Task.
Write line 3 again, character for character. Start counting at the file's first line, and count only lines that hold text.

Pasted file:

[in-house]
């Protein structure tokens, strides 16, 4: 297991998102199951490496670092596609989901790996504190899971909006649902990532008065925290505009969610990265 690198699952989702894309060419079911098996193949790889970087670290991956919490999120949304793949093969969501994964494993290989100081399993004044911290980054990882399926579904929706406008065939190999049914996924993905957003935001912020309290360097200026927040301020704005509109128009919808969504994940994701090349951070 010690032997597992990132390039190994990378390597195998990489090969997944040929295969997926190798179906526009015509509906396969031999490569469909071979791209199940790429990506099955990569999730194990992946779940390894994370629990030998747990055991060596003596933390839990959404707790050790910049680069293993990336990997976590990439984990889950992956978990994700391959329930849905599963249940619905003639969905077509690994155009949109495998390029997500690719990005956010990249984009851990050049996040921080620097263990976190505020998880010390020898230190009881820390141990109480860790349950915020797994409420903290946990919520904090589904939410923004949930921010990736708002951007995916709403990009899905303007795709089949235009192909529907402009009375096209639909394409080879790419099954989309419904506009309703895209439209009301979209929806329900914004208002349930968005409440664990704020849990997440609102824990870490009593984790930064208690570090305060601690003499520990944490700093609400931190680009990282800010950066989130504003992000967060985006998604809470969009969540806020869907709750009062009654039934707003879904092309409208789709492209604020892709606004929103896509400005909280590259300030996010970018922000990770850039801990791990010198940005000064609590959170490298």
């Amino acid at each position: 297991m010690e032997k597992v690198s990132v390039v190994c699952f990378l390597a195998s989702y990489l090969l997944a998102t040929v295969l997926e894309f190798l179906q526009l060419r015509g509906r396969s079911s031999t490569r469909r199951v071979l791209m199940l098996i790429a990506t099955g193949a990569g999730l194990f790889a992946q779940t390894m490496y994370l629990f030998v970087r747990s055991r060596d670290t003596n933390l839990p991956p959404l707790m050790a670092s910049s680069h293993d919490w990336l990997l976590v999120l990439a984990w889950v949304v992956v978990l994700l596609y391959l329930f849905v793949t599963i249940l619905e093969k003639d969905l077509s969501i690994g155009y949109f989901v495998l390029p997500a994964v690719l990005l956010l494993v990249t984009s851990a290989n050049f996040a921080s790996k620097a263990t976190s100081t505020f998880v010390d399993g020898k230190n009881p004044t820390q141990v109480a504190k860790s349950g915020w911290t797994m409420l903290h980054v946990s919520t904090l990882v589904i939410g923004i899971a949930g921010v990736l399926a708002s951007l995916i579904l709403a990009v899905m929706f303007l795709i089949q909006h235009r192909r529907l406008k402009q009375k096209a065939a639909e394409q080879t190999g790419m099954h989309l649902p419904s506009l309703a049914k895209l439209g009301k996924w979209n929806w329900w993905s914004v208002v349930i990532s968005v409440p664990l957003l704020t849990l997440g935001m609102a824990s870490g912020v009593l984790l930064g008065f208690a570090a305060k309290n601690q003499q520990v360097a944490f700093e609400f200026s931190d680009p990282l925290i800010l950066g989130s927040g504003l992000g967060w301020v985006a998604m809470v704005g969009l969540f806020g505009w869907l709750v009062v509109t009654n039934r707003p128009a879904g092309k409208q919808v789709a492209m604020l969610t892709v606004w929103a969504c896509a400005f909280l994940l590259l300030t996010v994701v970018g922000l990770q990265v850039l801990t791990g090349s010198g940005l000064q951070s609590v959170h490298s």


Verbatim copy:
């Amino acid at each position: 297991m010690e032997k597992v690198s990132v390039v190994c699952f990378l390597a195998s989702y990489l090969l997944a998102t040929v295969l997926e894309f190798l179906q526009l060419r015509g509906r396969s079911s031999t490569r469909r199951v071979l791209m199940l098996i790429a990506t099955g193949a990569g999730l194990f790889a992946q779940t390894m490496y994370l629990f030998v970087r747990s055991r060596d670290t003596n933390l839990p991956p959404l707790m050790a670092s910049s680069h293993d919490w990336l990997l976590v999120l990439a984990w889950v949304v992956v978990l994700l596609y391959l329930f849905v793949t599963i249940l619905e093969k003639d969905l077509s969501i690994g155009y949109f989901v495998l390029p997500a994964v690719l990005l956010l494993v990249t984009s851990a290989n050049f996040a921080s790996k620097a263990t976190s100081t505020f998880v010390d399993g020898k230190n009881p004044t820390q141990v109480a504190k860790s349950g915020w911290t797994m409420l903290h980054v946990s919520t904090l990882v589904i939410g923004i899971a949930g921010v990736l399926a708002s951007l995916i579904l709403a990009v899905m929706f303007l795709i089949q909006h235009r192909r529907l406008k402009q009375k096209a065939a639909e394409q080879t190999g790419m099954h989309l649902p419904s506009l309703a049914k895209l439209g009301k996924w979209n929806w329900w993905s914004v208002v349930i990532s968005v409440p664990l957003l704020t849990l997440g935001m609102a824990s870490g912020v009593l984790l930064g008065f208690a570090a305060k309290n601690q003499q520990v360097a944490f700093e609400f200026s931190d680009p990282l925290i800010l950066g989130s927040g504003l992000g967060w301020v985006a998604m809470v704005g969009l969540f806020g505009w869907l709750v009062v509109t009654n039934r707003p128009a879904g092309k409208q919808v789709a492209m604020l969610t892709v606004w929103a969504c896509a400005f909280l994940l590259l300030t996010v994701v970018g922000l990770q990265v850039l801990t791990g090349s010198g940005l000064q951070s609590v959170h490298s």